In Part One (Increasing Pricing: “The Rational Argument”) of this pricing discussion, I talked about the impact of raising prices. We discussed the emotional struggles of making this change and the fear that customers will leave because of the price increase. That is an understandable fear, so let’s look at how that would impact your business. The question we want to answer is; how many customers would need to leave to cause your profitability to decline?
Let’s assume these current financials for your business:
Revenue $ 1,000,000
COGS $ 700,000 (70%)
Gross Profit $ 300,000 (30%)
OpEx $ 250,000 (25%)
Net Income $ 50,000 (5%)
You decide to raise prices by 5% which results in some customer attrition. What percent of your current customers could you lose without reducing your Gross Profit or Net Income?
Here are the revised financials after factoring in both the price increase and customer attrition:
*Note: Gross Profit and Net Income do not change
Revenue $ 900,000
COGS $ 600,000 (66.7%)
Gross Profit $ 300,000 (33.3%)
OpEx $ 250,000 (27.8%)
Net Income $ 50,000 (5.6%)
The answer is 14.29%.
In summary, you can actually lose almost 15% of your customers and still have the exact same profitability from a small increase in prices. Obviously no one wants to lose customers, but here is another way to think of it. You could be replacing your customers that value you least (and wanted to pay you less) with a new group of customers that truly value your expertise. Doesn’t that feel good (even before the extra profits)? You also have to do 25% less work to reap the same rewards. You might even take a vacation for a day or two!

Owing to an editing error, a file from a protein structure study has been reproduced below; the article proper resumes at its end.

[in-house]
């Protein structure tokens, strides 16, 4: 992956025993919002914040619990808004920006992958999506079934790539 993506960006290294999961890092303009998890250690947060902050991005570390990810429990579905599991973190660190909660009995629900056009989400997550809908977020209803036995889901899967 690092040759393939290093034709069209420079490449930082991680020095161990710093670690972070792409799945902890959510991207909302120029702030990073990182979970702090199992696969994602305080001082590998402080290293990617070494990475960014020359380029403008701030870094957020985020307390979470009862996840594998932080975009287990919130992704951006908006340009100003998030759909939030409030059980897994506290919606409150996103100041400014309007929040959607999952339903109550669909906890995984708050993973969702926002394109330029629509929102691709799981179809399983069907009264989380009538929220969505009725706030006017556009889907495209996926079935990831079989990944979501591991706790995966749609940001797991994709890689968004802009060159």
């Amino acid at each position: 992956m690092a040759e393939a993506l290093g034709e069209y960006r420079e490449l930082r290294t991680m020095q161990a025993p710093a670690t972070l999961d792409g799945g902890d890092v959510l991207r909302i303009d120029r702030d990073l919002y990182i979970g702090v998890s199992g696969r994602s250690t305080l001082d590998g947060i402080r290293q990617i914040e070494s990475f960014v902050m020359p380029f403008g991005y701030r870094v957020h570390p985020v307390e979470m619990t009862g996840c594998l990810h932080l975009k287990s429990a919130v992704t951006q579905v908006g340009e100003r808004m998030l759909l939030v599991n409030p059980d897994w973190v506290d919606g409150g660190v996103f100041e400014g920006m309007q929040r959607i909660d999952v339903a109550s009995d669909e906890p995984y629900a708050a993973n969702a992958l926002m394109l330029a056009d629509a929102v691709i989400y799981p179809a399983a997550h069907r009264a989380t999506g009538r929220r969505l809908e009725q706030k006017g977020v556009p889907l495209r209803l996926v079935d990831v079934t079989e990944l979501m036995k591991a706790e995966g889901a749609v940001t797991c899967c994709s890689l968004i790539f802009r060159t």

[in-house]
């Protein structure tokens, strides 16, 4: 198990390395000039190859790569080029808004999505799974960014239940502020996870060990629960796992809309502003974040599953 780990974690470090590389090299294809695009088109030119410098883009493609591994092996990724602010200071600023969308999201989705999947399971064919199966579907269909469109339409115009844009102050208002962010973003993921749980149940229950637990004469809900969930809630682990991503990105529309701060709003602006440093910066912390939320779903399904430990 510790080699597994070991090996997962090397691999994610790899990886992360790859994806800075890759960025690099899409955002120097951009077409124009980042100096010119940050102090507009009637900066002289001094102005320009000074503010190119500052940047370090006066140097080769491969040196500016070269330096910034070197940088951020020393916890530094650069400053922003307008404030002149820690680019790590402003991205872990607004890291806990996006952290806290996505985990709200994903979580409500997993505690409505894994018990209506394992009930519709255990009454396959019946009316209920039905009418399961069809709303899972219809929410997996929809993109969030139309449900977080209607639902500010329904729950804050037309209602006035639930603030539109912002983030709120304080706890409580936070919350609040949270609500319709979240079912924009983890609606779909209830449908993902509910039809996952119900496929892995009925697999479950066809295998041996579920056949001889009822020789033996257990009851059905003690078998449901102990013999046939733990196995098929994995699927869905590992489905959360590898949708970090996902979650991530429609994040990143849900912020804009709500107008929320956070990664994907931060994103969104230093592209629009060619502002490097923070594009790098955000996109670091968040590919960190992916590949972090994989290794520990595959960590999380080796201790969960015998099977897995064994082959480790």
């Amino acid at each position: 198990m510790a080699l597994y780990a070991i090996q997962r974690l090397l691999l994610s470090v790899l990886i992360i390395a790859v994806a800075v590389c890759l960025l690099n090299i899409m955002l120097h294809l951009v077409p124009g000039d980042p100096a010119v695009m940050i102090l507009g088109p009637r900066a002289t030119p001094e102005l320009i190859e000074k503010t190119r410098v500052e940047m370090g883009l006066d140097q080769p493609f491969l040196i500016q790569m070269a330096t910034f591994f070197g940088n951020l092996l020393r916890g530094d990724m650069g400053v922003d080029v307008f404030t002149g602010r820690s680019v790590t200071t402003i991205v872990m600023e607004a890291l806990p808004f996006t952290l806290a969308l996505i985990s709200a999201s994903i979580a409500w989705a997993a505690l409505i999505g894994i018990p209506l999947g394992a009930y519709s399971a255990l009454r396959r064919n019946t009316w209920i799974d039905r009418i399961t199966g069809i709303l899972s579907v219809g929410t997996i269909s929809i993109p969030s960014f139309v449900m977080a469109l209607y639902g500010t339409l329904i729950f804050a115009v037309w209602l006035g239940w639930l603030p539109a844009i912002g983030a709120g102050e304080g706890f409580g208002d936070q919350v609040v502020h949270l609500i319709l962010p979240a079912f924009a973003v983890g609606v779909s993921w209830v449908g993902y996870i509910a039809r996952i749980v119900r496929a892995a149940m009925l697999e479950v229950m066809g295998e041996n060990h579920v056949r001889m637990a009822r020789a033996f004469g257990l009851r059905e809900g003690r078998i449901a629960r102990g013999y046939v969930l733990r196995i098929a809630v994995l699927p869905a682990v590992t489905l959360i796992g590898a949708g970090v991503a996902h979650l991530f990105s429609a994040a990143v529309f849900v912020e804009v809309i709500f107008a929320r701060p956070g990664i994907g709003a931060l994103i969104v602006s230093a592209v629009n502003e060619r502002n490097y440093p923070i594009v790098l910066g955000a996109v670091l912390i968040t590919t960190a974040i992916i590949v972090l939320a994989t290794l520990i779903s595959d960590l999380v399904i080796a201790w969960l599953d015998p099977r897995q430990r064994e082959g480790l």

I’ll share a personal experience. At a software company that I was managing, we had numerous technical issues and our customer Net Promoter Scores were declining every six months. We were under investing in the product, since we weren’t making money. Thus, every time the idea of increasing prices came up we tabled the idea until we finally were out of options. We sent letters and emails to all clients notifying them that pricing was increasing by 5%, but also that we had not raised prices in five years, and we were committed to increasing our investment in the software moving forward. We expected a decent backlash and prepared our Account Managers for the worst. In the end, we lost 3 clients. Out of over 3,000. Or 0.01%.
I’ve actually been involved in a few of these scenarios, and the results are eerily similar. If you do it right, communicate like crazy and aren’t greedy then the results will improve both your business and your customers.
If you are interested in discussing ideas and options around pricing, please contact firstname.lastname@example.org.